hydrologicprocessesonwatersheds

hydrologicprocessesonwatersheds - IV. Hydrologic Processes...

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IV. Hydrologic Processes on Watersheds A. The hydrologic cycle. At this point we need to examine the system with which we are dealing in our efforts to become watershed managers. Our water resource is primarily a flow type resource as opposed to a fund resource. (Groundwater may be a fund or non-renewable resource) The system is often referred to as the hydrologic cycle and involves the flow of water from precipitation to runoff- evaporation, etc. PowerPoint--The Hydrologic Cycle (as a diagram)-- PowerPoint--The Hydrologic Cycle (as a flowchart)-- Handouts: Hydrologic cycle pictograph, Realms of Water, Storage and the Hydrologic Cycle, Hydrologic Processes and Physical Relationships Basic to Watershed Management This cycle may be divided into four major functional parts and expressed as an equation or model. PowerPoint--The Hydrologic Cycle(as a functional model)-- PowerPoint--Flowchart of functional model--
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P= RO + ET ± S RO= P – ET ± S P is precipitation RO is runoff ET is evaporation and transpiration S is storage PowerPoint--Precipitation, Infiltration, and Runoff-- PowerPoint--Soil Water and Ground Water-- PowerPoint--Artesian Wells-- PowerPoint--Hydrologic Cycle Renewal Times-- B. The driving force behind the hydrologic cycle is energy received from solar radiation. Before we begin an in-depth discussion and study of each of the elements of the hydrologic cycle, we will consider the energy exchange processes which enable the cycle to function. Handout: Hydrologic Processes on the Watershed
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As a basis to begin our discussions of energy exchanges we might consider the energy balance concept described in the following formula: PowerPoint--Energy Balance Concept-- S o + T + L + G + C + S t = O S o = Solar radiation T= Thermal radiation L= Latent heat G= Conduction C= Convection S t = Storage Solar radiation is the primary source of input to the earth’s energy balance system. Based upon physical laws of radiation potentials (Stefan- Boltzman Law J= T 4 (J= total intensity of radiation; =Stefan Boltzman Constant 1.32 x 10 -12 cal per cm 2 per °k 4 per sec; T= temperature °Kelvin) and distances from the source; the earth’s surface could receive 2.0 cal/cm 2 /min (called solar constant) from the sun. (However, it is less due to atmosphere.) Factors decreasing amount received: 1. Atmosphere thickness and density 2. Atmospheric pollutants, etc. 3. Earth axis position 4. Terrain features -- slope, aspect, etc. Radiation Quality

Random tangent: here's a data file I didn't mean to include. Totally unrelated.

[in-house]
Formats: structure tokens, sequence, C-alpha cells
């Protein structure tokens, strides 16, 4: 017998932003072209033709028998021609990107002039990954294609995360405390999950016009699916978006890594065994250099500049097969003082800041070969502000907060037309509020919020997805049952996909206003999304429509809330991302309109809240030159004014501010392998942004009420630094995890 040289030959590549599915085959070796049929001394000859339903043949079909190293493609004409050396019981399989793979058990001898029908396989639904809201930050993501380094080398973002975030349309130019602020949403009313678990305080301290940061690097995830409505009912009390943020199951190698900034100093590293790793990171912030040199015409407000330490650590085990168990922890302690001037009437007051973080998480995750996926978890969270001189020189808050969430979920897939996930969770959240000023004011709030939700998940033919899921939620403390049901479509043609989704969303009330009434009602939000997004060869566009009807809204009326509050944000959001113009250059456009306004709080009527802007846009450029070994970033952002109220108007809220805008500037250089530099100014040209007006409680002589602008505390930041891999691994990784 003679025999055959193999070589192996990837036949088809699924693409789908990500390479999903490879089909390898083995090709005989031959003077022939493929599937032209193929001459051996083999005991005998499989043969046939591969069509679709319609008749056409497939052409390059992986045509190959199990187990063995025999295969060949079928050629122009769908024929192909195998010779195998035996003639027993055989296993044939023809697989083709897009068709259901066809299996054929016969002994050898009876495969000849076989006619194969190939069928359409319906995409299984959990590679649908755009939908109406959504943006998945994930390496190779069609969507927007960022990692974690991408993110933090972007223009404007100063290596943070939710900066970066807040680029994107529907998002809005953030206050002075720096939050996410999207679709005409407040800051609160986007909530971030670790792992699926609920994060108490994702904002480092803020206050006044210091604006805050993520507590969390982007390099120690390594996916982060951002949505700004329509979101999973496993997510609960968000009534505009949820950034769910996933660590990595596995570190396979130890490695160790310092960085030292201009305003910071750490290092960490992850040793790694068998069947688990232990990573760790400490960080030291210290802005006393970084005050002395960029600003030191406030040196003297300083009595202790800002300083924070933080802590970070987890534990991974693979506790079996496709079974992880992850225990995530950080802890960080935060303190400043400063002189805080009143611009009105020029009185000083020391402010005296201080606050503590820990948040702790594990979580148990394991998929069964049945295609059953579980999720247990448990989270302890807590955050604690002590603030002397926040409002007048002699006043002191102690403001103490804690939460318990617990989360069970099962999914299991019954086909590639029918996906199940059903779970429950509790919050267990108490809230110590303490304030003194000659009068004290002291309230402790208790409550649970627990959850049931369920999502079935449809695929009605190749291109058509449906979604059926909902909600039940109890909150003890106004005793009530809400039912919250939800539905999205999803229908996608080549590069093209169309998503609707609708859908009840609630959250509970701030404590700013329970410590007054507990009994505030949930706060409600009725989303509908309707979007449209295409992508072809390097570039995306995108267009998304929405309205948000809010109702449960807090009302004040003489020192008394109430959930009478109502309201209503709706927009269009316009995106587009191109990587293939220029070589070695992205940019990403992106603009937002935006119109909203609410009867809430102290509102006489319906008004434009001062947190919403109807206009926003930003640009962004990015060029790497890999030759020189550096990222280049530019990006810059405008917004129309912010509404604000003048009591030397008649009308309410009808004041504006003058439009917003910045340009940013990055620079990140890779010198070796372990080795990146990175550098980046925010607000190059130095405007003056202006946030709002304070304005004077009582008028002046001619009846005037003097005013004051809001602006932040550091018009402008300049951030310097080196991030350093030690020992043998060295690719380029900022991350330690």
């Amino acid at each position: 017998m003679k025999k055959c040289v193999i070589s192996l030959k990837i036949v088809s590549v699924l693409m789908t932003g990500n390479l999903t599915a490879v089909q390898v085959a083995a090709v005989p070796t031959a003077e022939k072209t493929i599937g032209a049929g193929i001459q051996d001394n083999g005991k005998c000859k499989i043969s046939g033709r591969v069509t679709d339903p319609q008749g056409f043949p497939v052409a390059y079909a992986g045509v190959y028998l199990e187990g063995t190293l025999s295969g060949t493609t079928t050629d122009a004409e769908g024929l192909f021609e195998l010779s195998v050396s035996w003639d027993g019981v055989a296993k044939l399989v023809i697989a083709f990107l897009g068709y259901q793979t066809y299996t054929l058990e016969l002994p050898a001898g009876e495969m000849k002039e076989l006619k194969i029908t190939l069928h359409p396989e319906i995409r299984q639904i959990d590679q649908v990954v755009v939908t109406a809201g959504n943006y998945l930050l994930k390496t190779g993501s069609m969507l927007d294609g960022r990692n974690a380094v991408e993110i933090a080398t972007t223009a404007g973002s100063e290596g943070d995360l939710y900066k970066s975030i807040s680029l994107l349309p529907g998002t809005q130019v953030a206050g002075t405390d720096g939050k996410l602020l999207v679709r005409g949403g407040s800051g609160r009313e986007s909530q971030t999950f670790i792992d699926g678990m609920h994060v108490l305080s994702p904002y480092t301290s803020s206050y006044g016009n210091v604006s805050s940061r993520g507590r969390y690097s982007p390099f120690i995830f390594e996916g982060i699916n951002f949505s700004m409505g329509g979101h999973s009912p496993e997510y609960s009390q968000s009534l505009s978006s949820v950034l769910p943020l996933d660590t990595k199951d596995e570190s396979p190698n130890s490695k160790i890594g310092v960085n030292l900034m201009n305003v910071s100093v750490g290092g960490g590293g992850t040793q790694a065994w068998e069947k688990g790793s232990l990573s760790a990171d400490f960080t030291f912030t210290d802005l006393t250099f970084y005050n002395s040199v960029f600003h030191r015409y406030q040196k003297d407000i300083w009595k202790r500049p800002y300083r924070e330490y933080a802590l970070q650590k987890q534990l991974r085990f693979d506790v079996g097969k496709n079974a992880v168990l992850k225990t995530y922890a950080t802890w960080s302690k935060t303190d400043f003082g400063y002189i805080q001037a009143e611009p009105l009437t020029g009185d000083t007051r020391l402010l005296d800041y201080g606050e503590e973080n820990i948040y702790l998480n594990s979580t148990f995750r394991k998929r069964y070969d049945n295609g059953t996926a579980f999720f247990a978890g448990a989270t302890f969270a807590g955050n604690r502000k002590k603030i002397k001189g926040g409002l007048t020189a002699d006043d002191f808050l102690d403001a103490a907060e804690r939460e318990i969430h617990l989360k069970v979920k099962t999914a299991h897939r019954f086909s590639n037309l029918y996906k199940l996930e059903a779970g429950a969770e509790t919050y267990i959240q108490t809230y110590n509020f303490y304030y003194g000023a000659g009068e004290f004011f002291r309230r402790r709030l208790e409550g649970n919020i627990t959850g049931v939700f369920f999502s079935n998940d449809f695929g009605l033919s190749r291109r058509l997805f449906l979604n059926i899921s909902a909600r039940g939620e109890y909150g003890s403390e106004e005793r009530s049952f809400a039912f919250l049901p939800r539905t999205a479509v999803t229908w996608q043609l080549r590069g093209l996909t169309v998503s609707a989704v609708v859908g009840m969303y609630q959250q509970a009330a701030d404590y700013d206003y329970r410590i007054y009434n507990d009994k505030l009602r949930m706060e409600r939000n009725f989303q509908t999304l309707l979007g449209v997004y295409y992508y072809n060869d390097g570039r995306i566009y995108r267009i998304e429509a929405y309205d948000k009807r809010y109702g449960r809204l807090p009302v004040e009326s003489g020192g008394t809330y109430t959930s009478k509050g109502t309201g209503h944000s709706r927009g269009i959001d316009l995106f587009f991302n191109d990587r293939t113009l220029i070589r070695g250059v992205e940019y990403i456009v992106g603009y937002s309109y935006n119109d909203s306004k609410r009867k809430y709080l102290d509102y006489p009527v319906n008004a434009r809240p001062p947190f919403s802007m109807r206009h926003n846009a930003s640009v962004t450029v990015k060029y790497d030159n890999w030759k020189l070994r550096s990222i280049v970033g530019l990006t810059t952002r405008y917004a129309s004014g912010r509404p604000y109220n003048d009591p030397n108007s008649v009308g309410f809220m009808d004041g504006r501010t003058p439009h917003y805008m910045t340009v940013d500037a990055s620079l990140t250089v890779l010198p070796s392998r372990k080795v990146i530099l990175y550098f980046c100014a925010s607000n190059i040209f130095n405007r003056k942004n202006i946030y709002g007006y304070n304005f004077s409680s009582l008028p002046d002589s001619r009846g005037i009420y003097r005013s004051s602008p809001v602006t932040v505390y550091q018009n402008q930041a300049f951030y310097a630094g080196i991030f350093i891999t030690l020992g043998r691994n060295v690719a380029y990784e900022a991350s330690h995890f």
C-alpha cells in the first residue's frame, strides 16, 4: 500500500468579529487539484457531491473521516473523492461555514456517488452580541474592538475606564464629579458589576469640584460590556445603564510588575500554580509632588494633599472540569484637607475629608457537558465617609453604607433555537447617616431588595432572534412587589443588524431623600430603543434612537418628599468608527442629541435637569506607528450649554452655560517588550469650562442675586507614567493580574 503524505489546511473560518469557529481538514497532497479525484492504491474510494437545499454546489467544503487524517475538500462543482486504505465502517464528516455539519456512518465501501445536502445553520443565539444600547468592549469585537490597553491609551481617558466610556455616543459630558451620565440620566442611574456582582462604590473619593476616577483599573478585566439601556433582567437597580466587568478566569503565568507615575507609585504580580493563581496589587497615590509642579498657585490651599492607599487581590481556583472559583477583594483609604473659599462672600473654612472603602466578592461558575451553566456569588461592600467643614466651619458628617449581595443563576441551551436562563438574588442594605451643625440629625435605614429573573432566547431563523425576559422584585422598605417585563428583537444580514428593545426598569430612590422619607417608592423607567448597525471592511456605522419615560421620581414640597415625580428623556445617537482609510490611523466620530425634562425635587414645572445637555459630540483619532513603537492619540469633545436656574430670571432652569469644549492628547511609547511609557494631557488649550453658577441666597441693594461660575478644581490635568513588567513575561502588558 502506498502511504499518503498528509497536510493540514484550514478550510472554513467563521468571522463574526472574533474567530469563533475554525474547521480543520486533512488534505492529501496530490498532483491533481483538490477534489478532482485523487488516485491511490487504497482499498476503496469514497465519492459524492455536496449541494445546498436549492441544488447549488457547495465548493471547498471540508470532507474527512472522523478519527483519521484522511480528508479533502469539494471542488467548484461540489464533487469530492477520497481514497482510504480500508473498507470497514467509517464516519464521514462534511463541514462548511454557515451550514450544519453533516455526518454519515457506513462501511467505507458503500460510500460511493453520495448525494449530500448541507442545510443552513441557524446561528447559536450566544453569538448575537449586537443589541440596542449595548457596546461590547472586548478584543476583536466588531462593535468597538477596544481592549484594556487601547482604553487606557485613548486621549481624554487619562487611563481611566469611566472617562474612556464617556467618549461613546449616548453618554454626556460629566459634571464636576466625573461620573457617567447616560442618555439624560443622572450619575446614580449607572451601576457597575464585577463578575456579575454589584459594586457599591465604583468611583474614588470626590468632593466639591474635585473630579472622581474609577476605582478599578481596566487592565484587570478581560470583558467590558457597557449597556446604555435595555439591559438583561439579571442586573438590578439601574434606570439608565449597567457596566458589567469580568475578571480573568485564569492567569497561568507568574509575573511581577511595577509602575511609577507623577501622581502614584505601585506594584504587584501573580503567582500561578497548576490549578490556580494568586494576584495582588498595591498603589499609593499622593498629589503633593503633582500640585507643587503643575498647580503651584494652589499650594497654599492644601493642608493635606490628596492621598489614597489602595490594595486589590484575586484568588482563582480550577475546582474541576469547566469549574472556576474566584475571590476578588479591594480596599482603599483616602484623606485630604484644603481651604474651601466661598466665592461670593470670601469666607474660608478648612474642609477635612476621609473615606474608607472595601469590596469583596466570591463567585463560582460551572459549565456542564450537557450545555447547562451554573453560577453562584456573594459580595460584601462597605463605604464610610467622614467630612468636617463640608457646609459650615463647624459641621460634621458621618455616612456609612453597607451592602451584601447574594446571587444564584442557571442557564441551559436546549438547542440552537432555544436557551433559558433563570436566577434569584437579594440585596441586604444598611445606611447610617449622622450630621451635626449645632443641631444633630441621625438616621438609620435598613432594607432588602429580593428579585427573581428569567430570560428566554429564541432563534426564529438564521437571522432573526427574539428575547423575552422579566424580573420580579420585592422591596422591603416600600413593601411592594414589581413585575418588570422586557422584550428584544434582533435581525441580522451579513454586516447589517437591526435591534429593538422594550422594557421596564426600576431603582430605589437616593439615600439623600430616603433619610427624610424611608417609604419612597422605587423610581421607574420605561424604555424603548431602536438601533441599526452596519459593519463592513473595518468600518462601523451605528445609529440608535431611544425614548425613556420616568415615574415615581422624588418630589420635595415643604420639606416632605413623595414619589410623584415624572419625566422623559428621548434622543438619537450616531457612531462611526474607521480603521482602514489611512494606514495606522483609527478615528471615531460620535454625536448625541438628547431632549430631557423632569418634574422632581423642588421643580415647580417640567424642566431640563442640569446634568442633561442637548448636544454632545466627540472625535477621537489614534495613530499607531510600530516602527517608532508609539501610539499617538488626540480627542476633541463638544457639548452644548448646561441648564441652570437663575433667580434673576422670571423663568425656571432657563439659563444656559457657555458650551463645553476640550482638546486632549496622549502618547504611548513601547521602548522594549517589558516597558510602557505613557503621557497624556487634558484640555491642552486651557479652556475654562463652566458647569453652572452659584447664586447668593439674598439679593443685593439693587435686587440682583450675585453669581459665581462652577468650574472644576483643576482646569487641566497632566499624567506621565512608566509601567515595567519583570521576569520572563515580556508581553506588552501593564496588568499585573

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Wavelength- function of temperature of the radiating body Wien's Law: W = 2897/T W is peak wavelength in microns T is the temperature of body in °K °K = °C + 273 1 micron = 10 -6 meters or 1/1,000,000 of a meter 1 micron = 10 -4 centimeters or 1/10,000 of a cm Solar radiation is short-wave. Most other, i.e. earth surface radiation, is long wave.
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hydrologicprocessesonwatersheds - IV. Hydrologic Processes...

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